… and in the same way also the males, giving up natural intercourse with females, were consumed with their passionate desires for one another. Males committed shameless acts with males and received in their own persons the due penalty for their error.

Go figure.

As YouTube apologist and Bible reviewer Tim Frisch points out, the NRSVue has plusses and minuses with it.

On the flip side, in another important area, the NRSVue is using recent insights from the Dead Sea Scrolls, more so than other modern translations, to give us a more and more accurate Old Testament. So that is a good feature.

It is also important to note that a number of the biblical scholars working on the NRSVue project are simply well-regarded scholars, who may or may not be persons of Christian faith, though most are professing Christians.

The Legacy Standard Bible…. Updated?

One final note to add to this 2022 Bible translations update: The so-called Legacy Standard Bible, that came out over the last couple of years, got a revision recently. For those unfamiliar with the Legacy Standard Bible (LSB), you mind be interested to know that this translation was done by seminary professors at the Master Seminary, the seminary associated with Southern California pastor John MacArthur. Tim Frisch highlights some of the changes.

For you American readers of Veracity out there, I hope you have great Fourth of July weekend!!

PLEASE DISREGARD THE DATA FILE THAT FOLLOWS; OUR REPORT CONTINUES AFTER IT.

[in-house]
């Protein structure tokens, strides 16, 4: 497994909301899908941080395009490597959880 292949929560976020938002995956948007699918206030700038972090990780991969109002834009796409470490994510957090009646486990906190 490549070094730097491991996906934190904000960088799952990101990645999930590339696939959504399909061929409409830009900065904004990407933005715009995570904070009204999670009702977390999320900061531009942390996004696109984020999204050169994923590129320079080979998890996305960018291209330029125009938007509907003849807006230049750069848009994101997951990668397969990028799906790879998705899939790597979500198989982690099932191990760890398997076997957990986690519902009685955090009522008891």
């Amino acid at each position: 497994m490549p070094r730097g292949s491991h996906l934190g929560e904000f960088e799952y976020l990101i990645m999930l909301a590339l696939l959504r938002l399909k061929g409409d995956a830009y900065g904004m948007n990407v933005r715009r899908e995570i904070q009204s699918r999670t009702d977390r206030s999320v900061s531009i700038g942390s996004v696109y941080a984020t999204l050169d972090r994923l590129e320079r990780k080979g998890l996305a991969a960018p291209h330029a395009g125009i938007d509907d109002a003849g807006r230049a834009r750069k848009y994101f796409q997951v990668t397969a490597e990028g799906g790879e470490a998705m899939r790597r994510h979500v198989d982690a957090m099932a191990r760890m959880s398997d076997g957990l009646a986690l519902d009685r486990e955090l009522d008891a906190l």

UPDATE: July 7, 2022

Mark Ward put out a video on the NRSVue controversial readings just a few days after I published this post. This is excellent and sober analysis:

Were Adam and Eve Vegetarians?

Did God forbid Adam and Eve to include hamburger in their diet?

Many vegetarians and vegans would agree with that. But an even broader group of Christians today believe that Adam and Eve’s restricted diet demonstrates that there was no animal death before Adam and Eve sinned in the Garden. Young Earth Creationists, whether they be vegetarians themselves or not, claim that in God’s good Creation there would be no animal suffering or death. This all changed once Adam and Eve fell from God’s grace. It was not until the time of Noah and the Great Flood that humans were finally allowed to expand their diet to include the eating of meat.